“I’m not sure Spencer sees it this way, but I think he can help us more than we can help him,” Wirnsberger said. “I just look at what he brings to the table as far as the amount of experience he brings into our room and the amount of confidence he brings into our room and what he can speak into our big guys.
“Anytime you bring in someone with that much confidence and self-belief, that’s really going to rub off on them. He’s a really positive person.”
Myers acknowledges that, with his experience and accomplishments, he can help the Bison’s big guys. But he believes it is extremely helpful to him in his own endeavor.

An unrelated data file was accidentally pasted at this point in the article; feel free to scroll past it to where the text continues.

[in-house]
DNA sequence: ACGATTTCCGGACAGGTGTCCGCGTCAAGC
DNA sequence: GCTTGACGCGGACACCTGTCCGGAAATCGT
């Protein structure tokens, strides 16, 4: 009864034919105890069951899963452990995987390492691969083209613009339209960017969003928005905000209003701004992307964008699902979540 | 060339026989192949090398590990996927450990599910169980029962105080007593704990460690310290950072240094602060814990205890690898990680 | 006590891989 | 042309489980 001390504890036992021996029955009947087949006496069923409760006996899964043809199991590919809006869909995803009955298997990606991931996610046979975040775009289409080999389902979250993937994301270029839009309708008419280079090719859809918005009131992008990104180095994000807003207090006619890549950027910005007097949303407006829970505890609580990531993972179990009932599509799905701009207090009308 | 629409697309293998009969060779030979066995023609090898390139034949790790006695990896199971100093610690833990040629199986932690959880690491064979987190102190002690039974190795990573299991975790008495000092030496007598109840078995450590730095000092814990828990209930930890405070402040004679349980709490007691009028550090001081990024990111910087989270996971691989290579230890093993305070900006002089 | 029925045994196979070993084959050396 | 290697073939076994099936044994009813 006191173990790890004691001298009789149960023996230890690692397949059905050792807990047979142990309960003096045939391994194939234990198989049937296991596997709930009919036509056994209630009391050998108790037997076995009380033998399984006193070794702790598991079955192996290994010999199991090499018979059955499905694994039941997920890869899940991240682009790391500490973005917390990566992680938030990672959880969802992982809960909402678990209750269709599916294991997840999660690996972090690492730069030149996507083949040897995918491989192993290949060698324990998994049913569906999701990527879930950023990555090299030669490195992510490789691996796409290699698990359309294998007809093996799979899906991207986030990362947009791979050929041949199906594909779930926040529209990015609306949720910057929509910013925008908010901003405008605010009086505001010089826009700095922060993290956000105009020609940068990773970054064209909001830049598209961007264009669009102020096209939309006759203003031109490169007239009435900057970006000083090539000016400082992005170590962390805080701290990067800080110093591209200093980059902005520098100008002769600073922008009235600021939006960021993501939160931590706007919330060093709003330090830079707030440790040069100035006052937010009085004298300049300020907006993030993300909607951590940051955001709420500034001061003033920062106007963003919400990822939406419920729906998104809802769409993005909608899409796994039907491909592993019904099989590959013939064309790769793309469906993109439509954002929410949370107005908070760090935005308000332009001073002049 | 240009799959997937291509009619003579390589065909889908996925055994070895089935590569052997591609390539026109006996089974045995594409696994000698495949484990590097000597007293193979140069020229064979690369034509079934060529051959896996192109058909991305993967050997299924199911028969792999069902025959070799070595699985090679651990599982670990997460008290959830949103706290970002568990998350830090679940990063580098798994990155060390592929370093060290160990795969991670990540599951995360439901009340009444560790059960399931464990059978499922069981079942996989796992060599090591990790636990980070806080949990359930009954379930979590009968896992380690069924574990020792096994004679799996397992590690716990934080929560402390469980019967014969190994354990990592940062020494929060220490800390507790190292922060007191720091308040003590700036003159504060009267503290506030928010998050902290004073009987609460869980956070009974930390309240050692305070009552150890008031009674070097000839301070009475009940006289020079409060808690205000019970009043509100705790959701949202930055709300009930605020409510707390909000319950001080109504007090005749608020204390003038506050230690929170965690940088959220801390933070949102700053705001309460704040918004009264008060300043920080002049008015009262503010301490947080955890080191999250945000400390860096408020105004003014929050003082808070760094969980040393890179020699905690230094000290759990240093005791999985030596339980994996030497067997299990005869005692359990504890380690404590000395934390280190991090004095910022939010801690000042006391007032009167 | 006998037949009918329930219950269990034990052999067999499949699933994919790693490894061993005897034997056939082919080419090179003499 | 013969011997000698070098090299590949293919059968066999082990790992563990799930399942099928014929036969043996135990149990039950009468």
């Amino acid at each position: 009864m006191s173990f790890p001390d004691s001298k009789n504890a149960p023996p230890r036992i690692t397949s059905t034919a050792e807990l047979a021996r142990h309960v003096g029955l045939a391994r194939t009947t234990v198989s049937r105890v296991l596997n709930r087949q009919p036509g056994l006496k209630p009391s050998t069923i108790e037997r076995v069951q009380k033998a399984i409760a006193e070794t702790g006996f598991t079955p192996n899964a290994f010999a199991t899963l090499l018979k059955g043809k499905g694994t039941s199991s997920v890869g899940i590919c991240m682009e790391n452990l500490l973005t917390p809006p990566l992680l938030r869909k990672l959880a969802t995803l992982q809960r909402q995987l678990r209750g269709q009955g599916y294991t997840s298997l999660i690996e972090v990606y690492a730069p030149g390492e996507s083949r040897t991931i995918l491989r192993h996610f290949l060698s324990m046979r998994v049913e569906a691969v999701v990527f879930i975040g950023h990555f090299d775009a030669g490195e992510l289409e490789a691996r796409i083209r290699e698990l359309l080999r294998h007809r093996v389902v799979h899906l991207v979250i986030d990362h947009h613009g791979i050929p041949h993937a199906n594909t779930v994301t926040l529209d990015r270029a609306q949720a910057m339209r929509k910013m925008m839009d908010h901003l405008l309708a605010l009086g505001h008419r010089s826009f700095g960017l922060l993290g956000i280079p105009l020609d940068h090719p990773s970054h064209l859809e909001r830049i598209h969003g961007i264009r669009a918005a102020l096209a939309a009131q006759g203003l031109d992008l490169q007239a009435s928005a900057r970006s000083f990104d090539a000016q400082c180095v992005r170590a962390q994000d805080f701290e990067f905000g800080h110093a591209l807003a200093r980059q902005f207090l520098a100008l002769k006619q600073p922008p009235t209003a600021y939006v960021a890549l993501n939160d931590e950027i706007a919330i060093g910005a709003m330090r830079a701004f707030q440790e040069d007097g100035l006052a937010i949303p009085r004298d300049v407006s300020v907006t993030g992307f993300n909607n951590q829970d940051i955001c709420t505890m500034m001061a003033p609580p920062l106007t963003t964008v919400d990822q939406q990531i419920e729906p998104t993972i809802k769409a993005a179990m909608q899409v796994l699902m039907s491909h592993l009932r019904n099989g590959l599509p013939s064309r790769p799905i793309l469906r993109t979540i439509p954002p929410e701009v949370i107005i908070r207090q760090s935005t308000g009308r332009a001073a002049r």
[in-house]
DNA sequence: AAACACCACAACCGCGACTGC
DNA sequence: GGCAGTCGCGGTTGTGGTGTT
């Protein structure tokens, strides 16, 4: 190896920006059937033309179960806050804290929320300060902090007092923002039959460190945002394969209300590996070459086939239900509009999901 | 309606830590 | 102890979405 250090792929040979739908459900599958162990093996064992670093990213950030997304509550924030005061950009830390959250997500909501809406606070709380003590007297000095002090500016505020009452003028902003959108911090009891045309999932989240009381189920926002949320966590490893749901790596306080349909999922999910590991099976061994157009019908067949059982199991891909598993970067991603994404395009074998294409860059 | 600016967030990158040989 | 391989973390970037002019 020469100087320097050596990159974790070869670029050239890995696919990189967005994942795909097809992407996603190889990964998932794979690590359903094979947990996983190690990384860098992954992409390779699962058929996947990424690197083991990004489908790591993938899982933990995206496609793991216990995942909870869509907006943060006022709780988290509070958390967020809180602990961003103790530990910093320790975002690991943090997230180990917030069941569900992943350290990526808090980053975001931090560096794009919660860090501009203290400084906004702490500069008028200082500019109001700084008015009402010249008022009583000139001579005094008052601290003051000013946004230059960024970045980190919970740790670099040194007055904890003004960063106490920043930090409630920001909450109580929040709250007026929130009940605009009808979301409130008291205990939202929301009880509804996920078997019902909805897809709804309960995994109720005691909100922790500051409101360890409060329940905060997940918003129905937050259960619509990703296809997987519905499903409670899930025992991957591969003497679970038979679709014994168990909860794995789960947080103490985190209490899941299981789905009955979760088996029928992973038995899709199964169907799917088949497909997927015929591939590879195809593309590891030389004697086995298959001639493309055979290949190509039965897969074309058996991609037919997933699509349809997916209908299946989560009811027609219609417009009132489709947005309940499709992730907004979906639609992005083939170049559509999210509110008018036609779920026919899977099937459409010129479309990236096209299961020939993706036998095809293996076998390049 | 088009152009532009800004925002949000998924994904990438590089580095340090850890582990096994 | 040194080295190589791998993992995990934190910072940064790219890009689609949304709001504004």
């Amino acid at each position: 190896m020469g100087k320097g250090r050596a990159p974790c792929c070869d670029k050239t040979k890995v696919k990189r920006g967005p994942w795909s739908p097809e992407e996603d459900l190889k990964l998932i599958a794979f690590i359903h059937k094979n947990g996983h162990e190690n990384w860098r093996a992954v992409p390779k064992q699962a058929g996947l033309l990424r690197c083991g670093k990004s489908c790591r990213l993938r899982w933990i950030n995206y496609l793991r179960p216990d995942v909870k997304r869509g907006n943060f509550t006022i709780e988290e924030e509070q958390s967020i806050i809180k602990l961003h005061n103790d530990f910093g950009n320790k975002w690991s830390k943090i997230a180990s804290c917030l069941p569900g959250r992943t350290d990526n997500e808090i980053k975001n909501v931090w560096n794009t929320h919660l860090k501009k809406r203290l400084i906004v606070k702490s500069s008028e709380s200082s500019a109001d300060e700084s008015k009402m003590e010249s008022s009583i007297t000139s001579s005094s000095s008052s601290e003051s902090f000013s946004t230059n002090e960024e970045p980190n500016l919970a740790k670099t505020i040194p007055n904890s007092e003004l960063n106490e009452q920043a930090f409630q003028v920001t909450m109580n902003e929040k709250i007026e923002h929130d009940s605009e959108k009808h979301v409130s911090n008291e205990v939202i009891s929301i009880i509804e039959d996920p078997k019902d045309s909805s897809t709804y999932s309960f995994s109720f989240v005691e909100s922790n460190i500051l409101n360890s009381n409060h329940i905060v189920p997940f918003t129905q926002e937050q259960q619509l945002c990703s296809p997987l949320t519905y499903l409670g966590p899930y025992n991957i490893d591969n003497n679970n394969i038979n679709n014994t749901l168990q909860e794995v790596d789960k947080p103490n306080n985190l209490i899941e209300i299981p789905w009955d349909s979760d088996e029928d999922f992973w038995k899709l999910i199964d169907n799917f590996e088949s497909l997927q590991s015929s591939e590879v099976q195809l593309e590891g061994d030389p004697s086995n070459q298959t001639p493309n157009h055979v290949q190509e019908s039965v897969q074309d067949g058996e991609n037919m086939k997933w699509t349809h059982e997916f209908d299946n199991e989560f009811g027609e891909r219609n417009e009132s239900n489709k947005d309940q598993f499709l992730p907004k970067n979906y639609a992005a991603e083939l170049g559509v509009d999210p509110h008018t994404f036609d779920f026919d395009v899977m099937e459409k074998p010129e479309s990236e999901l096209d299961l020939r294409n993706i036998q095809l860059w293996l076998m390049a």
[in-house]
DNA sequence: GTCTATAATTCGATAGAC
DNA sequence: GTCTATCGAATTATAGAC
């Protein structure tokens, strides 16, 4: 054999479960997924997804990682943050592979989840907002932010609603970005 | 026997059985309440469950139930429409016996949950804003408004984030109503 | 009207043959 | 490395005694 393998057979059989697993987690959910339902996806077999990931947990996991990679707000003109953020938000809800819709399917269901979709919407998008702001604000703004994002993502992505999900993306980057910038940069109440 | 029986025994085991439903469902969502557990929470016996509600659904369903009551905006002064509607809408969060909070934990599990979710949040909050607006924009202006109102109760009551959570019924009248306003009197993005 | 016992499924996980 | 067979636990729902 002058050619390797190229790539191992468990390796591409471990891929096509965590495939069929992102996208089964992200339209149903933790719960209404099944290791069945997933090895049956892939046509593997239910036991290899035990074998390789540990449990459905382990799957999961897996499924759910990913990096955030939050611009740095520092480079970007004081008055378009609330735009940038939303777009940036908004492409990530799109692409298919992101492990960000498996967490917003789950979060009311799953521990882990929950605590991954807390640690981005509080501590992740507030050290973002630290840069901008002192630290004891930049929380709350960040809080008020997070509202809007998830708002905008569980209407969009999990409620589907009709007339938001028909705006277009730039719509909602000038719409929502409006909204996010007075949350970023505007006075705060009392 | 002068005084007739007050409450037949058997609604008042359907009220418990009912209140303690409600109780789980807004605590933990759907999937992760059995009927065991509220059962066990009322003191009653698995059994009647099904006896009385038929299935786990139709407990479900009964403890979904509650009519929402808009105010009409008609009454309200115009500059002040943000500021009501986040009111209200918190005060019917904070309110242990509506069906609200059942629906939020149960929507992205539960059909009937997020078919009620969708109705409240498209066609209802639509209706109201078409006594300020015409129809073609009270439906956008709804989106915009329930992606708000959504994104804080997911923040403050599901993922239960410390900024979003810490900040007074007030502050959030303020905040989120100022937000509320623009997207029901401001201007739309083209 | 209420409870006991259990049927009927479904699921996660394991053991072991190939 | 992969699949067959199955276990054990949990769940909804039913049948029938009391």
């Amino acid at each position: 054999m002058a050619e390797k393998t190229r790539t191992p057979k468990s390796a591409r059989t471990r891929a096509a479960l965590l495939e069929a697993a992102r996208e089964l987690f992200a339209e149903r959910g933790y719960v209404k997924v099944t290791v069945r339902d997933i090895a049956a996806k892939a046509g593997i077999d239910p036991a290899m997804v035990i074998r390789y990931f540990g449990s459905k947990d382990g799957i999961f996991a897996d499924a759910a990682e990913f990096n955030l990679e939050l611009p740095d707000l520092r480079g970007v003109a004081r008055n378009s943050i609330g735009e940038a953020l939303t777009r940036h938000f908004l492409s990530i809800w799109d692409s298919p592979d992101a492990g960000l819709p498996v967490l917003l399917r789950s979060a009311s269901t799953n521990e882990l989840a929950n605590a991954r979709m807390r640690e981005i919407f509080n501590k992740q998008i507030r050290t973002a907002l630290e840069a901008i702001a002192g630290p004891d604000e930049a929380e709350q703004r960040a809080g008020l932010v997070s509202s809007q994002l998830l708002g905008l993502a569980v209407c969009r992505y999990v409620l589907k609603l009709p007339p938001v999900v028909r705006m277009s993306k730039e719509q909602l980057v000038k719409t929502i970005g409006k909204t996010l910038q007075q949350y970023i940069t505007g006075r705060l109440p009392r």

“It helps a lot,” Myers said. “Wrestling is a huge benefit to me for playing football and coming here and being able to work with the Bucknell heavyweights is huge for me.”
Wirnsberger said he would love sometime down the road to bring Myers in as a full-time resident athlete and eventually a member of the coaching staff.
“Spencer’s a guy that did it all,” he said of the college All-American and PIAA state champion wrestler.
Well, not quite.
Myers hasn’t played a down of football on Sunday afternoons, and he will never be satisfied until he gives himself every opportunity to do that.
Just like when he decided to play college football while still wrestling.
“The injury and the redshirt set me back, but if I never would have played football, I would have regretted it the rest of my life,” he said.
“You’ve got to be humble, but also have to have that attitude that you’re not going to back down and you’re going to win that spot.”